Home Network Security Beyond 2020 ~ Must Know Concepts

Home Network Security Concepts and New Technologies

Our homes are changing. Our homes are becoming smarter while our lifestyle is converging with new technologies. As our homes become smarter so do the challenges of maintaining a high standard of home network security. The convenience of electricity began to change the way we live in and around our homes centuries ago. Overtime, our lives and the daily chores and daily drudgery have become easier to tackle. The invention of electrical appliances was an evolution. Now, smart home technologies and the Internet of Things (IoT) are revolutionizing the way we live, and at the same time introducing a vast amount of home network security concerns.

What is Home Network Security and Why Does it Matter?

Home network security is ever encompassing. It includes the status of the cable gateway device provided by your Internet Service Provider (ISP) all the way down to the smallest connected device, whether a sentry sensor or a smart light bulb. And, a bunch of connected things in between. Most of us have a variety of smart devices connected to our home network and are actually living in a smart environment. That’s not what the plan was, that’s just the way it is.

Such an environment becomes a treasure chest of data, some private, and some sensitive. There are data constantly in transport within a home network. There are login credentials, banking information, private communications, and lots of personally identifiable information cruising through the airwaves. Most of us go about our daily routines without acknowledging the importance and value of the data we are allowing our network to safeguard.

Image by Pete Linforth from Pixabay

So, the reliability of our home network security and related devices is of the utmost importance. Who does the responsibility of ensuring the network is secure fall on? Is it the responsibility of the user, or of the network owner? The correct answer is, “It’s the responsibility of both parties”. In a later section, we will discuss that concept. If you have ever been a victim of a hacking attack or a security breach you can easily realize the importance of network security.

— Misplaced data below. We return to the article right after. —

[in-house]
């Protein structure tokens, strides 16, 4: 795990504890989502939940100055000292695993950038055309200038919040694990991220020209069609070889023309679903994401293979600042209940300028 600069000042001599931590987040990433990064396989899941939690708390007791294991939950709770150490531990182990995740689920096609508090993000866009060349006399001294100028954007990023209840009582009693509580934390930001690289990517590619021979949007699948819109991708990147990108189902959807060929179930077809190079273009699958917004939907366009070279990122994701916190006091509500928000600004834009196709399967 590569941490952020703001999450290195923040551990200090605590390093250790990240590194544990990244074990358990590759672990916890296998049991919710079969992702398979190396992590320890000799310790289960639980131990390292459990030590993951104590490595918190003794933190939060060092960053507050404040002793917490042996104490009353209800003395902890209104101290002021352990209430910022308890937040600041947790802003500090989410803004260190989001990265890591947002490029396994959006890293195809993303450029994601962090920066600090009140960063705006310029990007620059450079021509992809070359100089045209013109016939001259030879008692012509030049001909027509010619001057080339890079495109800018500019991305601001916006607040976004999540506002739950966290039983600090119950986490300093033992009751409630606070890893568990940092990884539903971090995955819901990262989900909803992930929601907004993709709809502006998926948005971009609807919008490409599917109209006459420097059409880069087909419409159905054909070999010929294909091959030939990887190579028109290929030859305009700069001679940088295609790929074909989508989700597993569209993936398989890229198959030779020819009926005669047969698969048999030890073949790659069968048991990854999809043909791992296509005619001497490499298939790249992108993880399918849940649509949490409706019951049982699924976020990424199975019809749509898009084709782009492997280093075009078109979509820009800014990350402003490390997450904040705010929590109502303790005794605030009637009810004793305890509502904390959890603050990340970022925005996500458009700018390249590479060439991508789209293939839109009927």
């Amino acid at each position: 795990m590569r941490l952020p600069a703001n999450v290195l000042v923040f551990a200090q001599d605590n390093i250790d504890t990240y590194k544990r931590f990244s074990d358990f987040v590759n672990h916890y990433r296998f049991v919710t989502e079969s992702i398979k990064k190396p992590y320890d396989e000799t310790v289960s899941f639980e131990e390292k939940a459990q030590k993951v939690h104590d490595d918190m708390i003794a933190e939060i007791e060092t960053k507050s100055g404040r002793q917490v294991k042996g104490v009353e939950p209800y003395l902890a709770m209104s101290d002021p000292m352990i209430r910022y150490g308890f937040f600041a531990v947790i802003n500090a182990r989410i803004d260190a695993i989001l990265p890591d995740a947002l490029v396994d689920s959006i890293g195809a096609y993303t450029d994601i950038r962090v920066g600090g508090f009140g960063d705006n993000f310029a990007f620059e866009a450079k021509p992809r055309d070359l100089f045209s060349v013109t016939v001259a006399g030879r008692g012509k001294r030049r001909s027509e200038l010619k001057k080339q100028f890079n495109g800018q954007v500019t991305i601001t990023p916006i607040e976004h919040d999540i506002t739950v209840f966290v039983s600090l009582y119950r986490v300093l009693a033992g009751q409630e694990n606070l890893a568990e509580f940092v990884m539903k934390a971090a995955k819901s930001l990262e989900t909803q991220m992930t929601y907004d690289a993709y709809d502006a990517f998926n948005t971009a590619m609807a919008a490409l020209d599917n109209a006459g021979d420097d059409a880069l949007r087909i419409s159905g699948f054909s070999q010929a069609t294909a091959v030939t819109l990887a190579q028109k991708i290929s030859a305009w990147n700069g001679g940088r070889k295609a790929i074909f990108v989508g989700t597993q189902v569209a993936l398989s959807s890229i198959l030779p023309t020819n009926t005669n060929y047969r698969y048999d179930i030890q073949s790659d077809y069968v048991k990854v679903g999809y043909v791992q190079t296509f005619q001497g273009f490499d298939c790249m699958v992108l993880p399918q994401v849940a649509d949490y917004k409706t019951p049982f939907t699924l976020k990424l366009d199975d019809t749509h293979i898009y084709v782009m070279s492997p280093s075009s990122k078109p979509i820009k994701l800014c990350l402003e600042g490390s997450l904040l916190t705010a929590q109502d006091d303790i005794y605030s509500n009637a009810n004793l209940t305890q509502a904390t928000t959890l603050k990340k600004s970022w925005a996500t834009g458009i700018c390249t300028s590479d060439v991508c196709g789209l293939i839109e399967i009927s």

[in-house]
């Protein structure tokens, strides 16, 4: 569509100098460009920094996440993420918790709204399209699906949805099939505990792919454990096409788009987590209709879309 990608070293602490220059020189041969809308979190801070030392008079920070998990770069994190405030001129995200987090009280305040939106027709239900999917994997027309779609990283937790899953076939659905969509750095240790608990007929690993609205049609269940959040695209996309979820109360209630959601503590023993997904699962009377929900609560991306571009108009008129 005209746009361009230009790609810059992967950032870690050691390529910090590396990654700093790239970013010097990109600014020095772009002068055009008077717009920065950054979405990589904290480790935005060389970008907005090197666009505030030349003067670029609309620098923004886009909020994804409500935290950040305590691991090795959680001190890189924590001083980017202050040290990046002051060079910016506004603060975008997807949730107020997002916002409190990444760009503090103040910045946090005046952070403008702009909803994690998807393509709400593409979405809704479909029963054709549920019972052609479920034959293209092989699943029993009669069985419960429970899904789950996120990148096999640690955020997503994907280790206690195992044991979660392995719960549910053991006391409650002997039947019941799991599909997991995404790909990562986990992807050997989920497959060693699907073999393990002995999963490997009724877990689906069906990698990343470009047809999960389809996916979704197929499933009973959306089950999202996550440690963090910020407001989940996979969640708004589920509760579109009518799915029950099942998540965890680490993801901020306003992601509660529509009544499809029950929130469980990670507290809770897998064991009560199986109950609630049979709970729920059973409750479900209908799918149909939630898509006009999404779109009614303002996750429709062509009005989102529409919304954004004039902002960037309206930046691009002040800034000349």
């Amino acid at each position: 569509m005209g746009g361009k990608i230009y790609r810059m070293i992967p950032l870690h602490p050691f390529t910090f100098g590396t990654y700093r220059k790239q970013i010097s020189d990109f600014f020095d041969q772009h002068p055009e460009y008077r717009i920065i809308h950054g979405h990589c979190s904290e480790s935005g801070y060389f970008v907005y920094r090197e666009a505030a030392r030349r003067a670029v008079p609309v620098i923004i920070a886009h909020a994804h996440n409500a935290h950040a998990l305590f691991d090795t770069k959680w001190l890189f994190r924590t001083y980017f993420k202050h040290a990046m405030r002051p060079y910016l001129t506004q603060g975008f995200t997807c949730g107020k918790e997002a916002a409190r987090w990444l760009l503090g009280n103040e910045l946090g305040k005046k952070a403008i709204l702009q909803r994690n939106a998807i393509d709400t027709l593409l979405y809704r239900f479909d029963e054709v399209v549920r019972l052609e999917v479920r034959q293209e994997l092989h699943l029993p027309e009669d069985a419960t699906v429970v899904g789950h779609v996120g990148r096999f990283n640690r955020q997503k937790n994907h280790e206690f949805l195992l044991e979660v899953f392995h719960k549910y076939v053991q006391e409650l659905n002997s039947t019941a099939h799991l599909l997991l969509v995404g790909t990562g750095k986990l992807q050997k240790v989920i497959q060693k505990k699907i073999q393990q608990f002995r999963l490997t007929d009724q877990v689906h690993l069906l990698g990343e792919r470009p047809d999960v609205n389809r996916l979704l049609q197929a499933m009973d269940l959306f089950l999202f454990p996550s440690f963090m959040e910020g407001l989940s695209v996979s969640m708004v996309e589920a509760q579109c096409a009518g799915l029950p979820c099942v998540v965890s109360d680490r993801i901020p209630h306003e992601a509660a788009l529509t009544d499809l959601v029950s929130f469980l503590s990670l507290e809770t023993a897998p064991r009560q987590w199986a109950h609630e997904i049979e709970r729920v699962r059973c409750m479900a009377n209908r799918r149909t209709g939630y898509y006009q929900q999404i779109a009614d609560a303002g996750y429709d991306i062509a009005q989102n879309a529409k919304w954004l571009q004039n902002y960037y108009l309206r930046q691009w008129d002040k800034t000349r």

Is My Home Network Secure?

That’s the million-dollar question! How can we be sure our home network is secure. We rely on the integrity of the companies that design, manufacture, and sell us the equipment and devices we use. Most consumers can’t spend the financial resources to bring a professional security consultant into their life to make sure their information is safe. There are some common-sense methods and procedures that can help to ensure a network configuration is safe and secure. Always consult manufacturer documentation and security tips.

The planning phase of a home network is where it all starts. In general, only use network equipment and connected devices that are from reputable manufactures. Ensure the manufacturer continues to support their products for a reasonably expected equipment life cycle, usually seven to ten years. Consumer reports and technical reviews can shed light on the trustworthiness of device security features. Following solid security procedures and incorporating the appropriate controls when planning, and developing home networks can help to ensure a secure environment. This is the basis of the inherent security that is designed into smart homes and intelligent buildings.

Virtual Private Network Services

Image by Stefan Coders from Pixabay

A well thought out home network security strategy includes using a Virtual Private Network (VPN) and one should be incorporated. This is a simple service to implement that adds another layer to your home network security strategy. A VPN is used to connect endpoints together with a secure connection through means of encryption.